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CH 4: THE MARKET FORCES OF SUPPLY AND DEMAND

Supply and demand are the forces that make market economies work. They determine the
quantity of each good produced and the price at which it is sold. If you want to know how any
event or policy will affect the economy, you must think first about how it will affect supply and
demand.
A market is a group of buyers and sellers of a particular good or service. The buyers as a group
determine the demand for the product, and the sellers as a group determine the supply of the
product.
Markets take many forms. A competitive market is a market in which there are many buyers and
many sellers so that each has a negligible impact on the market price. A seller has little reason to
charge less than the going price, and if he charges more, buyers will make their purchases
elsewhere.
Perfectly competitive markets are defined by two primary characteristics: (1) the goods being
offered for sale are all the same, and (2) the buyers and sellers are so numerous that no single
buyer or seller can influence the market price. Because buyers and sellers in perfectly
competitive markets must accept the price the market determines, they are said to be price takers.
e.g. wheat market.
Some markets have only one seller, and this seller sets the price. Such a seller is called a
monopoly. e.g. local cable television company.
Some markets fall between the extremes of perfect competition and monopoly. One such market,
called an oligopoly, has a few sellers that do not always compete aggressively. e.g. airline routes.
Another type of market is monopolistically competitive; it contains many sellers, each offering a
slightly different product. Because the products are not exactly the same, each seller has some
ability to set the price for its own product. An example is the software industry.
DEMAND
Quantity demanded of any good, which is the amount of the good that buyers are willing and
able to purchase.
WHAT DETERMINES THE QUANTITY AN INDIVIDUAL DEMANDS?
Price Because the quantity demanded falls as the price rises and rises as the price falls, we say
that the quantity demanded is negatively related to the price.
The law of demand: Other things equal, when the price of a good rises, the quantity demanded
of the good falls.
Income A lower income means that you have less to spend in total, so you would have to spend
less on some—and probably most— goods. If the demand for a good falls when income falls, the
good is called a normal good.
If the demand for a good rises when income falls, the good is called an inferior good. An
example of an inferior good might be bus rides. As your income falls, you are less likely to buy a
car or take a cab, and more likely to ride the bus.
Prices of Related Goods When a fall in the price of one good reduces the demand for another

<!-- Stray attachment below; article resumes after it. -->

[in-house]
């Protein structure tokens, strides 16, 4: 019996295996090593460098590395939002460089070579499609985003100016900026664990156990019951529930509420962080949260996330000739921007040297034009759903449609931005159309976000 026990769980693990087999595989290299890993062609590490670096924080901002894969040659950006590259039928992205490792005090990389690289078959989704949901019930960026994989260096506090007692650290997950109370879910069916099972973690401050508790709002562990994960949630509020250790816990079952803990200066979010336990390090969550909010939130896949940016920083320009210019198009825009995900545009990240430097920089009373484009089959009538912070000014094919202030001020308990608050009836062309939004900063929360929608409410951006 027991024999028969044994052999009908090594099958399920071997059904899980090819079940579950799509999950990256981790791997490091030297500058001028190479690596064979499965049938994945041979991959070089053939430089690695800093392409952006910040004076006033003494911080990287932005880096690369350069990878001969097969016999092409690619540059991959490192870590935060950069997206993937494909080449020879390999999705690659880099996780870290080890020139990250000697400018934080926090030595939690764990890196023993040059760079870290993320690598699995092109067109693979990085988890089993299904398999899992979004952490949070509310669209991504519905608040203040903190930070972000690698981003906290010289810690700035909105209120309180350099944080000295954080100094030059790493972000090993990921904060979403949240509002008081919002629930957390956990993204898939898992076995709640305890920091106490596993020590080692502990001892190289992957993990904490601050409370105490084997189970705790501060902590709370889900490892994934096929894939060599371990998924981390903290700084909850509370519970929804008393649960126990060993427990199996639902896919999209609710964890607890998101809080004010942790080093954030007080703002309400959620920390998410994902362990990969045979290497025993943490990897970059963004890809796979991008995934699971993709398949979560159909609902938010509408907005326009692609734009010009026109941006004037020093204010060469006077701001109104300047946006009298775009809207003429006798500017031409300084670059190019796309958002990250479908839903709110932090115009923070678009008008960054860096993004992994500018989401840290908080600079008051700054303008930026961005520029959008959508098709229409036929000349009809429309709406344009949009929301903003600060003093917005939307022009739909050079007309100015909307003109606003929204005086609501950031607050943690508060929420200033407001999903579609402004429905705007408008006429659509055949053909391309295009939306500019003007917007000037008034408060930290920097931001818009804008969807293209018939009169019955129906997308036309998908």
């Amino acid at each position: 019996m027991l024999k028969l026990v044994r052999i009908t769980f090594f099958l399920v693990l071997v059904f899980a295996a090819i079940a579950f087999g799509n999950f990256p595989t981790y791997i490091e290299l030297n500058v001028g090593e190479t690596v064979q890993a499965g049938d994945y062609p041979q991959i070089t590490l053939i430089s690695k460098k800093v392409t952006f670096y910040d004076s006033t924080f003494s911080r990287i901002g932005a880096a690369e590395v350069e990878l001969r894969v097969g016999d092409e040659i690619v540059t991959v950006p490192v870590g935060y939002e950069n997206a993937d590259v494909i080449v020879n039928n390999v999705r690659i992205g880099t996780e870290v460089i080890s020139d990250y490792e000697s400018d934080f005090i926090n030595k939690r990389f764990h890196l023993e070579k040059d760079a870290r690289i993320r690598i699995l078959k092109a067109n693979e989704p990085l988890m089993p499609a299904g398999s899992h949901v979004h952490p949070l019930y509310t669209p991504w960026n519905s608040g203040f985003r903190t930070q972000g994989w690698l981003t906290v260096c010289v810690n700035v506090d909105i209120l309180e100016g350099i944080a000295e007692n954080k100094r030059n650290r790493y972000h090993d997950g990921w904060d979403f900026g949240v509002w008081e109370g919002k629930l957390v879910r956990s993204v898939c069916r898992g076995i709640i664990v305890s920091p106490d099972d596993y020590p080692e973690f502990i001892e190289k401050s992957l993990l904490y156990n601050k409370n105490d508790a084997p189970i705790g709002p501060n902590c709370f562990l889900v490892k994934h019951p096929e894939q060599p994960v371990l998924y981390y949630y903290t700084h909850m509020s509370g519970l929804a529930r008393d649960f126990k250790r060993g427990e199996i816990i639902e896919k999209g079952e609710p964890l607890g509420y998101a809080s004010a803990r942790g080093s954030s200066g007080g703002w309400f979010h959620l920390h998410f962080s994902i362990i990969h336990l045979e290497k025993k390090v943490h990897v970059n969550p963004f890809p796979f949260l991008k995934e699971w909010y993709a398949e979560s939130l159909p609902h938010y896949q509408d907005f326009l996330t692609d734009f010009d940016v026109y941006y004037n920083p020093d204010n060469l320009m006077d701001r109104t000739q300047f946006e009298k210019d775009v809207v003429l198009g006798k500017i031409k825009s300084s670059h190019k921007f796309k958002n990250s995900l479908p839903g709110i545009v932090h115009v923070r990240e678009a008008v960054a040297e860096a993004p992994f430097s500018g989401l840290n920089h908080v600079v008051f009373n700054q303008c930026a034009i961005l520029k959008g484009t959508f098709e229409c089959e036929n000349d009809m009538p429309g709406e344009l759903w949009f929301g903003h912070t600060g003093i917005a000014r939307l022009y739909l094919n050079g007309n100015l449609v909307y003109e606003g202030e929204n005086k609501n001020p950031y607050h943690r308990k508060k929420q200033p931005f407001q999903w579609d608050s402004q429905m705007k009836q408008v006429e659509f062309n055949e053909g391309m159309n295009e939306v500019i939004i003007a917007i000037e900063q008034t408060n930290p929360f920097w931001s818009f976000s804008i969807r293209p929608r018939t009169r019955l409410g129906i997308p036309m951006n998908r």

good, the two goods are called substitutes. Substitutes are often pairs of goods that are used in
place of each other, such as hot dogs and hamburgers.
When a fall in the price of one good raises the demand for another good, the two goods are
called complements. Complements are often pairs of goods that are used together, such as
gasoline and automobiles, computers and software.
Tastes Tastes are based on historical, social and psychological forces.
Expectations Your expectations about the future may affect your demand for a good or service
today. For example, if you expect to earn a higher income next month, you may be more willing to
spend some of your current savings buying ice cream. As another example, if you expect the
price of ice cream to fall tomorrow, you may be less willing to buy an ice-cream cone at today’s
price.
THE DEMAND SCHEDULE AND THE DEMAND CURVE
A demand schedule is a table that shows the relationship between the price of a good and the
quantity demanded.

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Demand curve, which graphs the demand schedule, shows how the quantity demanded of the
good changes as its price varies. By convention, the price of ice cream is on the vertical axis, and
the quantity of ice cream demanded is on the horizontal axis. The downward-sloping line relating
price and quantity demanded is called the demand curve. Because a lower price increases the
quantity demanded, the demand curve slopes downward.
CETERIS PARIBUS
A demand curve is drawn holding many things constant, such as assuming that the person’s
income, tastes, expectations, and the prices of related products are not changing.
Economists use the term ceteris paribus to signify that all the relevant variables, except those
being studied at that moment, are held constant. The Latin phrase literally means “other things
being equal.” The demand curve slopes downward because, ceteris paribus, lower prices mean a
greater quantity demanded.
MARKET DEMAND VERSUS INDIVIDUAL DEMAND
To analyze how markets work, we need to determine the market demand, which is the sum of all
the individual demands for a particular good or service.
Because market demand is derived from individual demands, it depends on all those factors that
determine the demand of individual buyers. Thus, market demand depends on buyers’ incomes,
tastes, expectations, and the prices of related goods. It also depends on the number of buyers.
The market demand curve is found by adding horizontally the individual demand curves. That is,
to find the total quantity demanded at any price, we add the individual quantities found on the
horizontal axis of the individual demand curves. e.g. At a price of $2, Catherine demands 4 ice-
cream cones, and Nicholas demands 3 ice-cream cones. The quantity demanded in the market
at this price is 7 cones.

The market demand curve shows how the total quantity demanded of a good varies as the price
of the good varies.
SHIFTS IN THE DEMAND CURVE
Whenever any determinant of demand changes, other than the good’s price, the demand curve
shifts. Any change that increases the quantity demanded at every price shifts the demand curve
to the right. Similarly, any change that reduces the quantity demanded at every price shifts the
demand curve to the left.
Because price is on the vertical axis when we graph a demand curve, a change in price does not
shift the curve but represents a movement along it. By contrast, when there is a change in income,
the prices of related goods, tastes, expectations, or the number of buyers, the quantity demanded